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With relatively few beaches and no blockbuster archaeological sites, Thrace (Thraki) draws few foreign tourists, and not many Greeks, either. What Thrace does have is dramatic natural scenery, from the lush delta of the Evros River to the deeply forested Rhodopi Mountains, and a unique mix of cultures, religions and languages, forged by centuries of various empires and migration flows.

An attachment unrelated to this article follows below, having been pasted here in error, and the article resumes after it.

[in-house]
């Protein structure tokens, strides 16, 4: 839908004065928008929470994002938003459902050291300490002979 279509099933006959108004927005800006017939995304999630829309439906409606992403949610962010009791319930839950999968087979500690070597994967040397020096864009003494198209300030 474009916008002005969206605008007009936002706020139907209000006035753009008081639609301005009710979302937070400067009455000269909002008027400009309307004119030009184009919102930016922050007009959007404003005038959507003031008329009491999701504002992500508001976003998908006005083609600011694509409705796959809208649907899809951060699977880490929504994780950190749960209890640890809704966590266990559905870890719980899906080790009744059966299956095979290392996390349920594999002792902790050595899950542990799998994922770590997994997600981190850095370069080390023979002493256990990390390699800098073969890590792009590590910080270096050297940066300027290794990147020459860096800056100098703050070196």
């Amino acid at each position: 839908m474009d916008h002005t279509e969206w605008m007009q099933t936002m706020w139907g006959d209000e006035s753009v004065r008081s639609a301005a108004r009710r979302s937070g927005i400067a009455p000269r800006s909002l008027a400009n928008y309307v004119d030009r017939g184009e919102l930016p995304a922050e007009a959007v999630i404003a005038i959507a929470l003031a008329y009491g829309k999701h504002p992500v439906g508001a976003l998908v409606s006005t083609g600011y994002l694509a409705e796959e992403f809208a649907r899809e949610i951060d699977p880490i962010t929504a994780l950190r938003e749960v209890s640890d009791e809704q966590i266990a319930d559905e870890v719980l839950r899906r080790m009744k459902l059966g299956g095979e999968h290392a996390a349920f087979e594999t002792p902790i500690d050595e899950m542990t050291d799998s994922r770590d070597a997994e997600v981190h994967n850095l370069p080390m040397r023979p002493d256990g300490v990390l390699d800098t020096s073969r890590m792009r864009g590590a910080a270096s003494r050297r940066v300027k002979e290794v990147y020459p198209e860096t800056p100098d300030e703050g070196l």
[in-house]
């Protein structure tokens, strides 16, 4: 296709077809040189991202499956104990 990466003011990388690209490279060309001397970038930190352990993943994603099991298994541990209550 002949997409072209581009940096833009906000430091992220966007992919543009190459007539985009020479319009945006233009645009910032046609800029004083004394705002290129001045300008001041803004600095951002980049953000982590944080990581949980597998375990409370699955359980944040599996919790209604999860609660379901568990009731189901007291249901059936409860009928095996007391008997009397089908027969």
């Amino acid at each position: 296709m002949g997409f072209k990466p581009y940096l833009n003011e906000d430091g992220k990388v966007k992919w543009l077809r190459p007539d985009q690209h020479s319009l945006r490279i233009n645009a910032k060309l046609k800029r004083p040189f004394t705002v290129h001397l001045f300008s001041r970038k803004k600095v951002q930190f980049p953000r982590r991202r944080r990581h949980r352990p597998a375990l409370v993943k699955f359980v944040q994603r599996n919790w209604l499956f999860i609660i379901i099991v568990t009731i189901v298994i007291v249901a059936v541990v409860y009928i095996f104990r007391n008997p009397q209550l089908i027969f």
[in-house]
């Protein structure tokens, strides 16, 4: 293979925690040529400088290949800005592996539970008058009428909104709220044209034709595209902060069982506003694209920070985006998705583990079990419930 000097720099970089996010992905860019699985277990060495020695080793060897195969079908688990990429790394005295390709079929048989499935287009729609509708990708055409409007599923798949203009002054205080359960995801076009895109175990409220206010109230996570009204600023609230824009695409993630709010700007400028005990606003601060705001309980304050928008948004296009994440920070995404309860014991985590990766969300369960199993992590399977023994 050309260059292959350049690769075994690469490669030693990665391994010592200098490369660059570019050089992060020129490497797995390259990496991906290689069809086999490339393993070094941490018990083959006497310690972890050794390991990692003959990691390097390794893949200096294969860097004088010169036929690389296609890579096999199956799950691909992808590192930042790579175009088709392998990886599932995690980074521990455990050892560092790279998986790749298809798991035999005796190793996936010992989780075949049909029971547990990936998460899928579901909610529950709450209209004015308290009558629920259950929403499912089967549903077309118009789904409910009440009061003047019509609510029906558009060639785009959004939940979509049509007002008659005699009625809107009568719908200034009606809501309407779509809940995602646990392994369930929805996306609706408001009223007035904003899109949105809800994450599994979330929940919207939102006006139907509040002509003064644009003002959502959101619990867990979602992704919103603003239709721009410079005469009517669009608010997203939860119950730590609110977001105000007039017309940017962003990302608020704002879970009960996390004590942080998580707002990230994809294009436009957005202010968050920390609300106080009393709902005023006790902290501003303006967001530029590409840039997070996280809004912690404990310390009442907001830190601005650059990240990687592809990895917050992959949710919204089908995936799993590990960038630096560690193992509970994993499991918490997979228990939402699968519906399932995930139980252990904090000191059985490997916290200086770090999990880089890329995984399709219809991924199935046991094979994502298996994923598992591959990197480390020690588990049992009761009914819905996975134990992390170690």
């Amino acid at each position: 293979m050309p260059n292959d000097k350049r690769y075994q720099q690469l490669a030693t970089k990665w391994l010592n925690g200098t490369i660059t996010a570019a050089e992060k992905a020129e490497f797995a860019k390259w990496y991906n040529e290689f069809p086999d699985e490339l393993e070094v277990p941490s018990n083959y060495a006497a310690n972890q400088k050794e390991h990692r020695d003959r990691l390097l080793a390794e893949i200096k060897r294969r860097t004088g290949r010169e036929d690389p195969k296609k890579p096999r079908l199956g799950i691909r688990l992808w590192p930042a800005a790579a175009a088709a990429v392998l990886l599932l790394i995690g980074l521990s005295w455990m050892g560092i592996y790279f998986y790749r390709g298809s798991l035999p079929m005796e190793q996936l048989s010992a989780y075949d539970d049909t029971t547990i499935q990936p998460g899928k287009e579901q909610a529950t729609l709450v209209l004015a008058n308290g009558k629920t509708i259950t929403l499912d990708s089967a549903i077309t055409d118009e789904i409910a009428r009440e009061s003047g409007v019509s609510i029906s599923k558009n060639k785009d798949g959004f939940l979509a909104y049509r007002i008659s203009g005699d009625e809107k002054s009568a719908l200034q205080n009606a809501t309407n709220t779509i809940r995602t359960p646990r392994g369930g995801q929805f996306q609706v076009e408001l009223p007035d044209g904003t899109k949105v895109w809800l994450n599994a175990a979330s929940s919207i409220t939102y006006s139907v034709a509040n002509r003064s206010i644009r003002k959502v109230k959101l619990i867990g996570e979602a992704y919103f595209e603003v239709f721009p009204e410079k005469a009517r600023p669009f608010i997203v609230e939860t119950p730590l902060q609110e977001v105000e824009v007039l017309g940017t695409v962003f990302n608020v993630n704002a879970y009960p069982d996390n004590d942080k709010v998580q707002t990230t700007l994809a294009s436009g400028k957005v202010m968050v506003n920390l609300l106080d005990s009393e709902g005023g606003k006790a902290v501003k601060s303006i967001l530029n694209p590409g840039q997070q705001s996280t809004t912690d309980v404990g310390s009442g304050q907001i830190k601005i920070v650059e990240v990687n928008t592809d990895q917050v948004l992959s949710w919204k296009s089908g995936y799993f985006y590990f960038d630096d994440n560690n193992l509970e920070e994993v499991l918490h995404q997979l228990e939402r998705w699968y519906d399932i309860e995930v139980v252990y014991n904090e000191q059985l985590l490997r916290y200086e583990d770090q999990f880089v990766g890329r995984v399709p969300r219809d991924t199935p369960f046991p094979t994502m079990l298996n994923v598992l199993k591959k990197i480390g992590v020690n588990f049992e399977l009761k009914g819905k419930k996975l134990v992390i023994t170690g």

In Thrace, modern national borders are abstractions laid over the stronger, deeper roots of the Pomak people, Slavic Muslims who live on both slopes of the mountains that now demarcate Greece and Bulgaria. The border between Greece and Turkey is likewise arbitrary, cutting down the middle of the vast Thracian plain, with its fertile fields of sunflowers, wheat and tobacco. In many villages, people speak Greek as a second language, and the skylines are studded with church domes and minarets alike.